She was a pretty, nicely mannered mare,
The children’s pet, the master’s pride and care,
Until a man in khaki came one day,
Looked at her teeth, and hurried her away.
With other horses packed into a train
She hungered for her master’s voice in vain;
And later, led 'twixt planks that scare and slip,
They slung her, terrified, on board a ship.
Next came, where thumps and throbbing filled the air,
Her first experience of mal de mare;
And when that oscillating trip was done
They hitched her up in traces to a gun.
She worked and pulled and sweated with the best;
A stranger now her glossy coat caressed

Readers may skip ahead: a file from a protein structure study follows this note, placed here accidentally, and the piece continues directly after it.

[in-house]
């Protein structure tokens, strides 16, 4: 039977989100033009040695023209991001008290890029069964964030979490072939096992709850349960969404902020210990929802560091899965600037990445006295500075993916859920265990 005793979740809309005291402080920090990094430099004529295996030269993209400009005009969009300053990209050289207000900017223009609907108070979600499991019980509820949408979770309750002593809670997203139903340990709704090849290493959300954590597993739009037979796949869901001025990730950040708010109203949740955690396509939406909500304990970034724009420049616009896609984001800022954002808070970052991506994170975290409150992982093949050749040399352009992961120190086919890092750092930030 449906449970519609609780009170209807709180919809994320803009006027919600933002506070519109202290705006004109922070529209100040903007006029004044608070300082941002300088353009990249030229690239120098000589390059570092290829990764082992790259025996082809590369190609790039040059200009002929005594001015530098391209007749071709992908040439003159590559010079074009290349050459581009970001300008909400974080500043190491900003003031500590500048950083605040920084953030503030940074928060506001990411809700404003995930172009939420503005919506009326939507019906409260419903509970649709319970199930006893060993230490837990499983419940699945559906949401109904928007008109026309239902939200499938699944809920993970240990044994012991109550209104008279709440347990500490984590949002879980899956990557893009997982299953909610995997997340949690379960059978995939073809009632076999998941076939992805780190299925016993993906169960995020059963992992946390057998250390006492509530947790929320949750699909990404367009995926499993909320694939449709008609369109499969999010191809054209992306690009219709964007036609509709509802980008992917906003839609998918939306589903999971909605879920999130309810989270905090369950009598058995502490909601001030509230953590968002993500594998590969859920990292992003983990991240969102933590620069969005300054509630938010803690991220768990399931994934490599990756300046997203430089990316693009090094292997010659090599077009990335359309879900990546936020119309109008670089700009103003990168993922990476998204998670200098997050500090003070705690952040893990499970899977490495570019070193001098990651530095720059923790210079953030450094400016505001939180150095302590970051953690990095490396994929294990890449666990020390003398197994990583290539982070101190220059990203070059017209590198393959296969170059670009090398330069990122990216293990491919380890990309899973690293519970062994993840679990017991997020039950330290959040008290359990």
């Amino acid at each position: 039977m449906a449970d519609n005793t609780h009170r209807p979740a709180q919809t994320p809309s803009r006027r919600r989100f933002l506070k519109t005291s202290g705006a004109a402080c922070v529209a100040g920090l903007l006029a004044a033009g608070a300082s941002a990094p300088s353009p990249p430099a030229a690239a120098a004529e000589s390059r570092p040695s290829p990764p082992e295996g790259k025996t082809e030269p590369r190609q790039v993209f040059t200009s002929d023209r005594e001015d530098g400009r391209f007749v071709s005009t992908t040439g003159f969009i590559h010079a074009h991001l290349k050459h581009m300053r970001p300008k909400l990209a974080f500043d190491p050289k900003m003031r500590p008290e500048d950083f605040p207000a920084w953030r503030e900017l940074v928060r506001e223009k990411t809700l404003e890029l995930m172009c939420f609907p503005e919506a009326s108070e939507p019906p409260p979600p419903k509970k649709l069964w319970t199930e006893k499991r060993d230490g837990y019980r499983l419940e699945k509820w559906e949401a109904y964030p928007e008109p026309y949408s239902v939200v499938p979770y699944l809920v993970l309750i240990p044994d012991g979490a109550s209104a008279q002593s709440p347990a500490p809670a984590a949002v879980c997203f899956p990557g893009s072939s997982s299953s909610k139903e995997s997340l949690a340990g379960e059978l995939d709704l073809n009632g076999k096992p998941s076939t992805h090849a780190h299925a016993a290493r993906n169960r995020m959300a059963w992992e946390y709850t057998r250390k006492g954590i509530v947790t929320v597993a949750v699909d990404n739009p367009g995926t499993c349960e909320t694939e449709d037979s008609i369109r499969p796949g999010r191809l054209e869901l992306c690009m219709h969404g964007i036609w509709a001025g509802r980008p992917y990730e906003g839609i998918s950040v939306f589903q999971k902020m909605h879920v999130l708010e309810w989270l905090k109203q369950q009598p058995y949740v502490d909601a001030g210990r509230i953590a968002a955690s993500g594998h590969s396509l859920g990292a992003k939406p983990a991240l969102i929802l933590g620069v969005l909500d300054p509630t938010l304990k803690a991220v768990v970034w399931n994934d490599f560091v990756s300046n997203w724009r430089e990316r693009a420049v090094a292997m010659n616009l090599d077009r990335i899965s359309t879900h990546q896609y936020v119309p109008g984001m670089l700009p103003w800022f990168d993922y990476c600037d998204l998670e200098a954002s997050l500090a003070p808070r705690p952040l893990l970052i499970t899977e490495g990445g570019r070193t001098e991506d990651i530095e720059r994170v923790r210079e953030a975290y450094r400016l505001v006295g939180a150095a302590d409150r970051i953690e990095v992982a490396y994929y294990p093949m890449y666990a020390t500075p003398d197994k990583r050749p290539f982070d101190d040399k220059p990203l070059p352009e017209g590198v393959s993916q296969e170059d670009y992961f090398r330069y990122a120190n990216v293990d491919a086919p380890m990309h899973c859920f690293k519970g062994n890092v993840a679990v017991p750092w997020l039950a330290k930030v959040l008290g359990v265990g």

Till flashing thunderstorms came bursting round
And spitting leaden hail bestrewed the ground.
With quivering limbs, and silky ears laid back,
She feels a shock succeed a sharper crack,
And, whinnying her pitiful surprise,
Staggers and falls, and tries in vain to rise.
Alone, forsaken, on a foreign field
What moral does this little record yield?
Who tends the wounded horses in the war?
Well that is what the Blue Cross League is for.